- The Washington Times - Wednesday, December 13, 2006

A Lebanese official yesterday said the leading government party was ready to accept an Arab League package of political solutions to defuse the crisis paralyzing the country.

The Shi’ite Muslim group Hezbollah has tied up central Beirut for more than a week with huge street protests aimed at undermining the government of Prime Minister Fuad Siniora and gaining more political power.

Arab League leader Amr Moussa told reporters Tuesday that “progress has been made” toward a compromise resolution, but that all parties would have to make concessions for a consensus to be reached.

Amal Mudallali, a foreign policy adviser to parliamentary majority leader Saad Hariri, said the package would grant the opposition more seats in the Cabinet but leave it one short of the veto power demanded by Hezbollah.

The deal floated by the Arab League and accepted by the ruling anti-Syrian March 14 Alliance would assign 19 Cabinet positions to the governing party, 10 to an opposition comprising Hezbollah and the Christians led by Gen. Michel Aoun, and one to a political independent.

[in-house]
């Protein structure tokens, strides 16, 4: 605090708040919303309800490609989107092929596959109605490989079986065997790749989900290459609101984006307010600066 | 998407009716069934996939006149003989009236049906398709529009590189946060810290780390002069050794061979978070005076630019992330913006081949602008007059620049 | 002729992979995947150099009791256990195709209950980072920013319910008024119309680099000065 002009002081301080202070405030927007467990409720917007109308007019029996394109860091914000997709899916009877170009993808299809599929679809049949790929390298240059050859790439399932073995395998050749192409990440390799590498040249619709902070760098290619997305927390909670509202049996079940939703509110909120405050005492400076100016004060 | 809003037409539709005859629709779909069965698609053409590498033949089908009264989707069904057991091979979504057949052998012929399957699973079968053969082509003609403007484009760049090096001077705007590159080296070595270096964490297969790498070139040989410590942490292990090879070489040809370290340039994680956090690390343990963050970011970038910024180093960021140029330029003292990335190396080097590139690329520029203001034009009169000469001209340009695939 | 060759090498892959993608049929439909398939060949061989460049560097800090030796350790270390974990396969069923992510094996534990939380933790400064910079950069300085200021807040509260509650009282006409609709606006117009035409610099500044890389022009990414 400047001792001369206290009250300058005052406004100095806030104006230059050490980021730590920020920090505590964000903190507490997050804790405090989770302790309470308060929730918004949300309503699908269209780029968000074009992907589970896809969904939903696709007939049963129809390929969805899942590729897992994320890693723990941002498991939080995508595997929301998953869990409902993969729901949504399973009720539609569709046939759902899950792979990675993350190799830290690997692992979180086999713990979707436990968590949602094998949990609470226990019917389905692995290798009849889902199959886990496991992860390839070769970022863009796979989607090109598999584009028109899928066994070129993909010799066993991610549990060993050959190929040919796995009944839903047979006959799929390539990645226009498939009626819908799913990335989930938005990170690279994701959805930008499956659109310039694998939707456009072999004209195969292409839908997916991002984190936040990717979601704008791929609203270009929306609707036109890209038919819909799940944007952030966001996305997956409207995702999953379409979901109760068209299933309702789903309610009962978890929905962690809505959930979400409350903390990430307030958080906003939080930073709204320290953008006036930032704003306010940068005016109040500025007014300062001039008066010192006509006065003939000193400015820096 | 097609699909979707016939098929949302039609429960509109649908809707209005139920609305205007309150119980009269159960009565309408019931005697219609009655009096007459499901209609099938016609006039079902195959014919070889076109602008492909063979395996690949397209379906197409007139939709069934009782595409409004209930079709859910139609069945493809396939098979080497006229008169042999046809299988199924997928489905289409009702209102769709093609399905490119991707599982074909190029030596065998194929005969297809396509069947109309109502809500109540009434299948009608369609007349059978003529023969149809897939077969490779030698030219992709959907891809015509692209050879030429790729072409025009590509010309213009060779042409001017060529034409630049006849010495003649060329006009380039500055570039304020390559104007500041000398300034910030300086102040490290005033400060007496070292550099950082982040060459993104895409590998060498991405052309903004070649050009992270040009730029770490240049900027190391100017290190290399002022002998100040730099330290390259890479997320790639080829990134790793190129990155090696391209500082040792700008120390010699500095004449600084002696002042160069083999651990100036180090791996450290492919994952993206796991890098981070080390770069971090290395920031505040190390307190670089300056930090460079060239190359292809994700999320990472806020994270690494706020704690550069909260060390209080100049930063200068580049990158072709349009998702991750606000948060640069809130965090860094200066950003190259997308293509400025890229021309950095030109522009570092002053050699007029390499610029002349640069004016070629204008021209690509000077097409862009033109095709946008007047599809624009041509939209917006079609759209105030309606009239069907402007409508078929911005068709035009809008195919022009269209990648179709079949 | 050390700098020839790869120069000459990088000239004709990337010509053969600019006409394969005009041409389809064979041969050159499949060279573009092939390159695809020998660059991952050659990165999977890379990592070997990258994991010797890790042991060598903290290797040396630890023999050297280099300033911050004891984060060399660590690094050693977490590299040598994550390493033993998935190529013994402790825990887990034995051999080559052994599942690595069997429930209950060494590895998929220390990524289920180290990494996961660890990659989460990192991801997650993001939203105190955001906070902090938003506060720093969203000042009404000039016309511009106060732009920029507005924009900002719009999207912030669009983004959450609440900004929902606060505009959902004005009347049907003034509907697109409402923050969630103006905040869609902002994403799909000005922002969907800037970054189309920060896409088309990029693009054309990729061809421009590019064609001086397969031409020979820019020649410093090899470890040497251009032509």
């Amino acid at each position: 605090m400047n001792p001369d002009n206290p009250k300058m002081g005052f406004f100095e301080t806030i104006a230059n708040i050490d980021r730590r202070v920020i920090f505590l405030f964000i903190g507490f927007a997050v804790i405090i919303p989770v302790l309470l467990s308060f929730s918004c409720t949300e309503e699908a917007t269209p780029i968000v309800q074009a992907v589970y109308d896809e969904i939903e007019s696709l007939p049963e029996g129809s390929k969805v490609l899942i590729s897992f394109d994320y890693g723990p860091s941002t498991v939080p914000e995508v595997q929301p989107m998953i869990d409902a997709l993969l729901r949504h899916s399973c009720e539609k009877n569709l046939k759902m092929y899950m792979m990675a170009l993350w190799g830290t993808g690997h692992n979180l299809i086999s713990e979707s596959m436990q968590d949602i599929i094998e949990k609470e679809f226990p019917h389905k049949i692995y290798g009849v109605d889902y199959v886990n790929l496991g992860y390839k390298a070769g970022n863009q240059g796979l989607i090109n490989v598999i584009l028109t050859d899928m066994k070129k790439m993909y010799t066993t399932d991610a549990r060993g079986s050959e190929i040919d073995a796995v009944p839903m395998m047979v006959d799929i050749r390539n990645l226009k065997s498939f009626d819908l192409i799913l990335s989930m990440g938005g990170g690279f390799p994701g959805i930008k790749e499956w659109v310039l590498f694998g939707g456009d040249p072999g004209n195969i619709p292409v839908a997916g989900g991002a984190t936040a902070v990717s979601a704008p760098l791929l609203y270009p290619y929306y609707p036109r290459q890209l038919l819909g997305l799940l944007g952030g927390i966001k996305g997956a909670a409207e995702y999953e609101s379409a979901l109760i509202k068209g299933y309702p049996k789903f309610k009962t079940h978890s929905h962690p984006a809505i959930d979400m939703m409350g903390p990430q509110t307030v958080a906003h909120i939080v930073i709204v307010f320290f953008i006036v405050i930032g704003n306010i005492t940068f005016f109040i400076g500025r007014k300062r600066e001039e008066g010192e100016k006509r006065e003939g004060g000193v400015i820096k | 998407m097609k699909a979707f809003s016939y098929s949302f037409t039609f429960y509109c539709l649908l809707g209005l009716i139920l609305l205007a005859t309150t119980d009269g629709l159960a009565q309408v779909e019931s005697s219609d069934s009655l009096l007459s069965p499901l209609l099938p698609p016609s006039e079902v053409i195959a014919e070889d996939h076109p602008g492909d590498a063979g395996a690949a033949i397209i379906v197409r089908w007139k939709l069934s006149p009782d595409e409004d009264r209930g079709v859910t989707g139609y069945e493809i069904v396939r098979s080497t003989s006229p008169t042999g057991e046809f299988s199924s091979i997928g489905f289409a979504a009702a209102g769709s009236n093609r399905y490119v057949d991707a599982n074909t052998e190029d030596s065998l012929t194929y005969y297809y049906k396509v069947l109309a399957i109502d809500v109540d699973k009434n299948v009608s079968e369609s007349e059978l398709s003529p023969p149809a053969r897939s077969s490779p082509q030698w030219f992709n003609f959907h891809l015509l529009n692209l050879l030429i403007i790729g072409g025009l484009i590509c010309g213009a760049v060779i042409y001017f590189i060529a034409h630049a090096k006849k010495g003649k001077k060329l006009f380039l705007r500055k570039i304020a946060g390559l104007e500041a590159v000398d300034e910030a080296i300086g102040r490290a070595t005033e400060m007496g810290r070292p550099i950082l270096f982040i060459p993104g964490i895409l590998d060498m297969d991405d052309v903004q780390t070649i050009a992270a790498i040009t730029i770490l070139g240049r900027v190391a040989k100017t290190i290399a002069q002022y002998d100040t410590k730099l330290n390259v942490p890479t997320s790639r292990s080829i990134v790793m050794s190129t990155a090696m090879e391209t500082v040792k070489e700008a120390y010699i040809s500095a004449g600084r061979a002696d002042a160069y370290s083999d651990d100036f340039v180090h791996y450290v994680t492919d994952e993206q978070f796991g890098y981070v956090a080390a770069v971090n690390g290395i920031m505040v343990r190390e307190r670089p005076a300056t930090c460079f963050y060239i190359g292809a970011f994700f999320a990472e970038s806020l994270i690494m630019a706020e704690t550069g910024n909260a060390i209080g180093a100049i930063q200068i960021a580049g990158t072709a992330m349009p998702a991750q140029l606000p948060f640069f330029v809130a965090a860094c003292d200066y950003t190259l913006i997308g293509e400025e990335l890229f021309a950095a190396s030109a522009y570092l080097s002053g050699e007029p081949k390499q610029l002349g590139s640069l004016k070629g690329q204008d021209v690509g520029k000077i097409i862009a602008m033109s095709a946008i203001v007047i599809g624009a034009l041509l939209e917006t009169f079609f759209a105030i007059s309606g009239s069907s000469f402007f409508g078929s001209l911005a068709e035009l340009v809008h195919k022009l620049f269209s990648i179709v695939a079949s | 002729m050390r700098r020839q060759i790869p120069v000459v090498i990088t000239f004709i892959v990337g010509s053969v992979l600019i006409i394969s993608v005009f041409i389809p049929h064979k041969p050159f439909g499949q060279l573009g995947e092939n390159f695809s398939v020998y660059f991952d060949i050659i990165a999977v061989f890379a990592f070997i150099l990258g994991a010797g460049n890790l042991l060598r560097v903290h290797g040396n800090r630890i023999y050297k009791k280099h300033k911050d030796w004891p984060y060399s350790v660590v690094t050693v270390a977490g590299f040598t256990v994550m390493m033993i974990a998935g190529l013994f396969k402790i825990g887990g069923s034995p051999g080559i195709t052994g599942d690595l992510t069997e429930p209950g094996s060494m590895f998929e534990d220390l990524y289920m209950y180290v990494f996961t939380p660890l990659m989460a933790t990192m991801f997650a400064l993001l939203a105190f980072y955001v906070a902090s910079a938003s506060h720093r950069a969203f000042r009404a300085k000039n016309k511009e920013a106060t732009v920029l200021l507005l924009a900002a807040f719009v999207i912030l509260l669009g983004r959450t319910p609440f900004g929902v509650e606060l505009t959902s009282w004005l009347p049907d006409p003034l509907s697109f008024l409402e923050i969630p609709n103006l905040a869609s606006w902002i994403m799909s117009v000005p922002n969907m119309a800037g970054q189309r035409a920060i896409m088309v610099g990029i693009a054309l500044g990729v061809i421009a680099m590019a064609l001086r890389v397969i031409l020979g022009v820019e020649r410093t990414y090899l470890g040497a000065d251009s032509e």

The deal also supports the establishment of an international tribunal to investigate the bombing murder of former Prime Minister Rafiq Hariri, the holding of early presidential elections and the formation of a new government.

“It has to be approved all at the same time,” said Miss Mudallali. “Our position is, this is a comprehensive package to finish the current crisis. The political situation is such that it cannot afford much more tension, nor can the economic situation.”

Lebanon’s political leaders were still negotiating yesterday evening. The main sticking points appeared to be the sequence of events in the package and final formal approval of the international tribunal.

“There is no indication that we are any closer to an agreement,” said Miss Mudallali.

President Emile Lahoud and parliamentary speaker Nabih Berri — both seen as supporting Syria and Hezbollah — have resisted taking the final steps needed to authorize the tribunal.

A U.N. investigators’ report says there were links between the assassination of Rafiq Hariri on Feb. 14, 2005, and theslaying or attempted killing of 14 other prominent figures over the past two years, the Associated Press reported yesterday.

The AP quoted the head of the U.N.-led inquiry, Belgian prosecutor Serge Brammertz, saying in New York that the investigation had reached “a critical stage.”

The government, which thinks Syria is behind the killings, sees the tribunal as essential to establishing Beirut’s independence from Damascus.



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